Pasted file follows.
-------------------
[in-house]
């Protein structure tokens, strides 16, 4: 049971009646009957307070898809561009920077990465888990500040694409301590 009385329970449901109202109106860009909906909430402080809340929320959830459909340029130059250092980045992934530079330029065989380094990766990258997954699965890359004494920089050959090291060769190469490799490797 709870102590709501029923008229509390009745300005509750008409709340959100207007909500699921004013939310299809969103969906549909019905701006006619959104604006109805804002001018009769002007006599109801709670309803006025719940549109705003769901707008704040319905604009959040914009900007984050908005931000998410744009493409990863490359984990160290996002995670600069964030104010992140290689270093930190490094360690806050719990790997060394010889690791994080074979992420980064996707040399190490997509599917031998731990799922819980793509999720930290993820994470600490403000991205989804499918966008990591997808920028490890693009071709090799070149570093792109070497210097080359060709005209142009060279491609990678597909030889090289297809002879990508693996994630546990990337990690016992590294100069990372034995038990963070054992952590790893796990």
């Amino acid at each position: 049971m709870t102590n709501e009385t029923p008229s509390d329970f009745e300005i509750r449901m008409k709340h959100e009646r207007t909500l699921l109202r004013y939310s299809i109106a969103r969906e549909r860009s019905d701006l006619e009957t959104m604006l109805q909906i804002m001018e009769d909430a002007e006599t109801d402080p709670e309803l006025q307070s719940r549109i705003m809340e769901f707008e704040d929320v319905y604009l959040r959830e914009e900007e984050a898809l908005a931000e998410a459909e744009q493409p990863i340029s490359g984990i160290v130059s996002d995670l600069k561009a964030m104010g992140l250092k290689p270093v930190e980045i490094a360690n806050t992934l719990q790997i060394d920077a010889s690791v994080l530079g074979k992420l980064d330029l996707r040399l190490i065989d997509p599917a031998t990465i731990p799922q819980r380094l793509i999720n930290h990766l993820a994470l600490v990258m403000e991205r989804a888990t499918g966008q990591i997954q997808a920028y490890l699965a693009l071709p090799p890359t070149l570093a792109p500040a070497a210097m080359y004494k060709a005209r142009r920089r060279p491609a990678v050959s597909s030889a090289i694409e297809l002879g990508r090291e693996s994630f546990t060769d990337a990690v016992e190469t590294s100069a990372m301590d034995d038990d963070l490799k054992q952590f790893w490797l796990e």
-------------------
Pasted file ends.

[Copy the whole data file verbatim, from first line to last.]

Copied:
[in-house]
């Protein structure tokens, strides 16, 4: 049971009646009957307070898809561009920077990465888990500040694409301590 009385329970449901109202109106860009909906909430402080809340929320959830459909340029130059250092980045992934530079330029065989380094990766990258997954699965890359004494920089050959090291060769190469490799490797 709870102590709501029923008229509390009745300005509750008409709340959100207007909500699921004013939310299809969103969906549909019905701006006619959104604006109805804002001018009769002007006599109801709670309803006025719940549109705003769901707008704040319905604009959040914009900007984050908005931000998410744009493409990863490359984990160290996002995670600069964030104010992140290689270093930190490094360690806050719990790997060394010889690791994080074979992420980064996707040399190490997509599917031998731990799922819980793509999720930290993820994470600490403000991205989804499918966008990591997808920028490890693009071709090799070149570093792109070497210097080359060709005209142009060279491609990678597909030889090289297809002879990508693996994630546990990337990690016992590294100069990372034995038990963070054992952590790893796990």
């Amino acid at each position: 049971m709870t102590n709501e009385t029923p008229s509390d329970f009745e300005i509750r449901m008409k709340h959100e009646r207007t909500l699921l109202r004013y939310s299809i109106a969103r969906e549909r860009s019905d701006l006619e009957t959104m604006l109805q909906i804002m001018e009769d909430a002007e006599t109801d402080p709670e309803l006025q307070s719940r549109i705003m809340e769901f707008e704040d929320v319905y604009l959040r959830e914009e900007e984050a898809l908005a931000e998410a459909e744009q493409p990863i340029s490359g984990i160290v130059s996002d995670l600069k561009a964030m104010g992140l250092k290689p270093v930190e980045i490094a360690n806050t992934l719990q790997i060394d920077a010889s690791v994080l530079g074979k992420l980064d330029l996707r040399l190490i065989d997509p599917a031998t990465i731990p799922q819980r380094l793509i999720n930290h990766l993820a994470l600490v990258m403000e991205r989804a888990t499918g966008q990591i997954q997808a920028y490890l699965a693009l071709p090799p890359t070149l570093a792109p500040a070497a210097m080359y004494k060709a005209r142009r920089r060279p491609a990678v050959s597909s030889a090289i694409e297809l002879g990508r090291e693996s994630f546990t060769d990337a990690v016992e190469t590294s100069a990372m301590d034995d038990d963070l490799k054992q952590f790893w490797l796990e």